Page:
The Sarbanes-Oxley Act has dramatically heightened standards for financial reporting for US public companies with a market capitalization over $75 million. For the past 18 years, COSO (The Committee of Sponsoring Organizations of the Treadway Commission) has been the accepted framework for implementing internal controls for financial reporting. IT processes and technology, however, are not addressed by COSO. Since the vast majority of financial data that makes up financial reports is generated by IT and its related processes, it is critical that the effectiveness of these processes can be verified. By having well defined standards and procedures that can be verified, CEO's and CFO's can be confident that the reports they are certifying came from well maintained and error free software applications.
The two sections of the Sarbanes-Oxley Act that should concern IT executives the most are 302 and 404(a) because they deal with the internal controls that a company has in place to ensure the accuracy of their data. This relates directly to the software systems that a company uses to control, transmit and calculate the data that is used in their financial reports.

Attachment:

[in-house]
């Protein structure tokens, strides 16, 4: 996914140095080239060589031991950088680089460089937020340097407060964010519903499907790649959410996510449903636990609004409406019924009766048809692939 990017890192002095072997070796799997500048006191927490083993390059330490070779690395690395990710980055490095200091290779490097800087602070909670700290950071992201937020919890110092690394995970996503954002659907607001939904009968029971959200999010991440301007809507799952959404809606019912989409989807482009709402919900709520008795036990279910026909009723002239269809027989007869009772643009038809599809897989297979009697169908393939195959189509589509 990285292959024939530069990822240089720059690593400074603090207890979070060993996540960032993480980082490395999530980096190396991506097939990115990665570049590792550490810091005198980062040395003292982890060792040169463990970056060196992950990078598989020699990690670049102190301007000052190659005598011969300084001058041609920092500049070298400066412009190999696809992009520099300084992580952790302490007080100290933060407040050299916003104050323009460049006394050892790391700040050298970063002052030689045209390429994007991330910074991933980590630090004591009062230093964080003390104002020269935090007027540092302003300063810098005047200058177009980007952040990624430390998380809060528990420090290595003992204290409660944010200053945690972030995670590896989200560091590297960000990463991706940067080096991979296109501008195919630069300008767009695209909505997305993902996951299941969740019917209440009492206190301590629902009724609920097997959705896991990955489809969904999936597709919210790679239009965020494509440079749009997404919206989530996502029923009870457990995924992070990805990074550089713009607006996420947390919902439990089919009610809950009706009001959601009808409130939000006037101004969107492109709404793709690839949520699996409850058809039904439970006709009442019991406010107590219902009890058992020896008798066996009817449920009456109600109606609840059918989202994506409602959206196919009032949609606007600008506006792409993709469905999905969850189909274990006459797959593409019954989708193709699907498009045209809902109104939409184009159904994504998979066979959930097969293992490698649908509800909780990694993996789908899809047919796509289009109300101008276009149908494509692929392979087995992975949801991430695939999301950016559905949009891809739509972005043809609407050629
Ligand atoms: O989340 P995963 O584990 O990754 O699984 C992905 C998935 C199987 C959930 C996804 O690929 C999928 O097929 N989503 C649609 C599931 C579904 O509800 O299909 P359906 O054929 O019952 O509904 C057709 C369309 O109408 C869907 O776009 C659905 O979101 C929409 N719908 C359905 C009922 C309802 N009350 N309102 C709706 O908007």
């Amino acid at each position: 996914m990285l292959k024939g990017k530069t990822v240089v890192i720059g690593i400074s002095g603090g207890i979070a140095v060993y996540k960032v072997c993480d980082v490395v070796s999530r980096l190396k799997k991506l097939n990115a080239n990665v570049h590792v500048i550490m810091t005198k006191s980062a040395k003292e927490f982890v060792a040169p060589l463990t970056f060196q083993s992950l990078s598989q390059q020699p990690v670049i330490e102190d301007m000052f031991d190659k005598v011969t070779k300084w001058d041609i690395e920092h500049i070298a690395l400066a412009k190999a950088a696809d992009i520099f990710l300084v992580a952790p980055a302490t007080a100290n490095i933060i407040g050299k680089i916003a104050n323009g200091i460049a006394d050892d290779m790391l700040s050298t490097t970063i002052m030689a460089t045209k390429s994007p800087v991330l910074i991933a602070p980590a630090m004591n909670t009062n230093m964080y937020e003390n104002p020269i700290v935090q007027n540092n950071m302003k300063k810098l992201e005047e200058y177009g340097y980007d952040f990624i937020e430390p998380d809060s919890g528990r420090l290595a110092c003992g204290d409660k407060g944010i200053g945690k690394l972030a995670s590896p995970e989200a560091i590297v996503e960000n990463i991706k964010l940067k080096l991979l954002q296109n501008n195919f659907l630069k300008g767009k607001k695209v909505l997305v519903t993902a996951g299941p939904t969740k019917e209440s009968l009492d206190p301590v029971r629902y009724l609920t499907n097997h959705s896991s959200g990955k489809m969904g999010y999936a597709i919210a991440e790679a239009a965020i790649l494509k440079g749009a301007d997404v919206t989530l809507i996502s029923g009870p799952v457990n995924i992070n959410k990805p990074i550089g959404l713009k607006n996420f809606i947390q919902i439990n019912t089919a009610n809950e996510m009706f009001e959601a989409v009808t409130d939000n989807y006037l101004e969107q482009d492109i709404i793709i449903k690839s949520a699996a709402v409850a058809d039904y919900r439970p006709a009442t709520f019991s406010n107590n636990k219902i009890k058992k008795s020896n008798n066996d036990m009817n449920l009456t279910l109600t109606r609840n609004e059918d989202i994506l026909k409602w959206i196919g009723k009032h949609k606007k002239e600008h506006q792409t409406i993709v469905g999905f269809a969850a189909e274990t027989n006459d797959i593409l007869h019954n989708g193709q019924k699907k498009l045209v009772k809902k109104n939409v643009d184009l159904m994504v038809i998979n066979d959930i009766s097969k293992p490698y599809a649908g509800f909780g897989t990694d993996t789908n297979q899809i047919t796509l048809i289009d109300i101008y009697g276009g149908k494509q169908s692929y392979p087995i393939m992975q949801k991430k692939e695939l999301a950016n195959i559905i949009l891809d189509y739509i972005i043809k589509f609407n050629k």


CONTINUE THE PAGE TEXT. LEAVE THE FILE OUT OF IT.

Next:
Section 302Effective August 29, 2002, Section 302 requires CEO's and CFO's to attest to the accuracy of their company's quarterly and annual reports.
CEO's and CFO's will be placing an enormous amount of trust in the people and systems that produce their company's financial data. Given the wide and deep spectrum of internal controls, it is a serious responsibility.
Section 404(a)The deadline for complying with this rule was originally September 15, 2003, but has now been pushed back to November 15th, 2004. A number of experts view the extension as a sign of just how seriously authorities intend to enforce and monitor the new law. The SEC has also recognized the COSO framework as the official framework for establishing internal controls over financial reporting. Many companies are now actively working with internal and external audit firms to set expectations surrounding Section 404, and avoid unwanted surprises when Section 404 comes into full force.
The View From the TopUnderstandably, CEO's and CFO's are taking Sarbanes-Oxley very seriously given the potential penalties for non-compliance. There is a tremendous amount of data that they will have to monitor to make sure the financial statements are accurate. From the point of view of an IT person, it is a given that IT will be relied upon to collect, store and compile this data from all areas of the company and transmit it to the appropriate people.